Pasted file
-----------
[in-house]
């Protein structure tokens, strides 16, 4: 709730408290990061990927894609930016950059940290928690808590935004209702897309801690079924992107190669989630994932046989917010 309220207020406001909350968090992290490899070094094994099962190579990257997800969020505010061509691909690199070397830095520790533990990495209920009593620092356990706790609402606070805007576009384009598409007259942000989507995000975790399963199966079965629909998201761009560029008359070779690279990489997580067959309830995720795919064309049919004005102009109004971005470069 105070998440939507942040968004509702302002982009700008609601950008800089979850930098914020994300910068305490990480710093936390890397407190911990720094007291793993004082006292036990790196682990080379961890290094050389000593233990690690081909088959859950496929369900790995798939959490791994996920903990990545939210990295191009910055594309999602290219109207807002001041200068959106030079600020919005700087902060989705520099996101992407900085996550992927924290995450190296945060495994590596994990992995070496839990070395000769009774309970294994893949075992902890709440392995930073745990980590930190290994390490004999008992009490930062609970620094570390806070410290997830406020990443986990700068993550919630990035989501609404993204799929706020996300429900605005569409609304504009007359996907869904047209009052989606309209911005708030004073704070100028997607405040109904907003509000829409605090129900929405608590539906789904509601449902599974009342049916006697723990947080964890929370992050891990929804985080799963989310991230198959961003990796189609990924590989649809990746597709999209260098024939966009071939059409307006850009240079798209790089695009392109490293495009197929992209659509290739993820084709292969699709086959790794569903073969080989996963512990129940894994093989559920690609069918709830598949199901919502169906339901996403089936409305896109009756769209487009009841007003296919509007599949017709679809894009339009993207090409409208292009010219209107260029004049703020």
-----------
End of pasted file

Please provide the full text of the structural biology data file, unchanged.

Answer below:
[in-house]
């Protein structure tokens, strides 16, 4: 709730408290990061990927894609930016950059940290928690808590935004209702897309801690079924992107190669989630994932046989917010 309220207020406001909350968090992290490899070094094994099962190579990257997800969020505010061509691909690199070397830095520790533990990495209920009593620092356990706790609402606070805007576009384009598409007259942000989507995000975790399963199966079965629909998201761009560029008359070779690279990489997580067959309830995720795919064309049919004005102009109004971005470069 105070998440939507942040968004509702302002982009700008609601950008800089979850930098914020994300910068305490990480710093936390890397407190911990720094007291793993004082006292036990790196682990080379961890290094050389000593233990690690081909088959859950496929369900790995798939959490791994996920903990990545939210990295191009910055594309999602290219109207807002001041200068959106030079600020919005700087902060989705520099996101992407900085996550992927924290995450190296945060495994590596994990992995070496839990070395000769009774309970294994893949075992902890709440392995930073745990980590930190290994390490004999008992009490930062609970620094570390806070410290997830406020990443986990700068993550919630990035989501609404993204799929706020996300429900605005569409609304504009007359996907869904047209009052989606309209911005708030004073704070100028997607405040109904907003509000829409605090129900929405608590539906789904509601449902599974009342049916006697723990947080964890929370992050891990929804985080799963989310991230198959961003990796189609990924590989649809990746597709999209260098024939966009071939059409307006850009240079798209790089695009392109490293495009197929992209659509290739993820084709292969699709086959790794569903073969080989996963512990129940894994093989559920690609069918709830598949199901919502169906339901996403089936409305896109009756769209487009009841007003296919509007599949017709679809894009339009993207090409409208292009010219209107260029004049703020």